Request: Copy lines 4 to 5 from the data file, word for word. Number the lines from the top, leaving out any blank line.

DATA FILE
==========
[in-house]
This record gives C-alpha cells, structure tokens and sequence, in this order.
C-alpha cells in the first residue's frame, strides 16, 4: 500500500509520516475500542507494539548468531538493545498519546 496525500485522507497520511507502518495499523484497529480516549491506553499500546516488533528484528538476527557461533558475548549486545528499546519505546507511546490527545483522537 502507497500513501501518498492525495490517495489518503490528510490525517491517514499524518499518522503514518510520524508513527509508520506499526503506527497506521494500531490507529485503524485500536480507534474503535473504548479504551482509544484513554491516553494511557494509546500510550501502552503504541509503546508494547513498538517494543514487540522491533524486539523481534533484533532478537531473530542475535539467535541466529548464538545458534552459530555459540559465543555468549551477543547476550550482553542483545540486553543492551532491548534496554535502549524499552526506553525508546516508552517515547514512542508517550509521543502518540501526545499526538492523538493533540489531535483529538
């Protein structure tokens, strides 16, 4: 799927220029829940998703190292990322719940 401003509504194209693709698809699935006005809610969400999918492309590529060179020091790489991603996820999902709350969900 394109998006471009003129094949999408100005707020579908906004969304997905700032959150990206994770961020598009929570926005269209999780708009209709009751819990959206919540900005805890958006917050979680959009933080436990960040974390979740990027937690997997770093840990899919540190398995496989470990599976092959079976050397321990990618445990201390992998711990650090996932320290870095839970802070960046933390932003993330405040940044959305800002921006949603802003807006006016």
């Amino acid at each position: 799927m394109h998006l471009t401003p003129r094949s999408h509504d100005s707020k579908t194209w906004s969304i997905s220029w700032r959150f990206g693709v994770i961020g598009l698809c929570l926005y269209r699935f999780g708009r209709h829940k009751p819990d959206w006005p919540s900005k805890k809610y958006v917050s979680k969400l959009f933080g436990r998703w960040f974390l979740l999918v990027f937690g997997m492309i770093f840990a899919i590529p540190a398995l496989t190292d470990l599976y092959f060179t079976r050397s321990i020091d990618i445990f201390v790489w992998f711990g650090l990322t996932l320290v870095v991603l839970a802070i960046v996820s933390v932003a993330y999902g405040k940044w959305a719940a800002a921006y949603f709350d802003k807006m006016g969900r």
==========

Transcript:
């Protein structure tokens, strides 16, 4: 799927220029829940998703190292990322719940 401003509504194209693709698809699935006005809610969400999918492309590529060179020091790489991603996820999902709350969900 394109998006471009003129094949999408100005707020579908906004969304997905700032959150990206994770961020598009929570926005269209999780708009209709009751819990959206919540900005805890958006917050979680959009933080436990960040974390979740990027937690997997770093840990899919540190398995496989470990599976092959079976050397321990990618445990201390992998711990650090996932320290870095839970802070960046933390932003993330405040940044959305800002921006949603802003807006006016």
């Amino acid at each position: 799927m394109h998006l471009t401003p003129r094949s999408h509504d100005s707020k579908t194209w906004s969304i997905s220029w700032r959150f990206g693709v994770i961020g598009l698809c929570l926005y269209r699935f999780g708009r209709h829940k009751p819990d959206w006005p919540s900005k805890k809610y958006v917050s979680k969400l959009f933080g436990r998703w960040f974390l979740l999918v990027f937690g997997m492309i770093f840990a899919i590529p540190a398995l496989t190292d470990l599976y092959f060179t079976r050397s321990i020091d990618i445990f201390v790489w992998f711990g650090l990322t996932l320290v870095v991603l839970a802070i960046v996820s933390v932003a993330y999902g405040k940044w959305a719940a800002a921006y949603f709350d802003k807006m006016g969900r």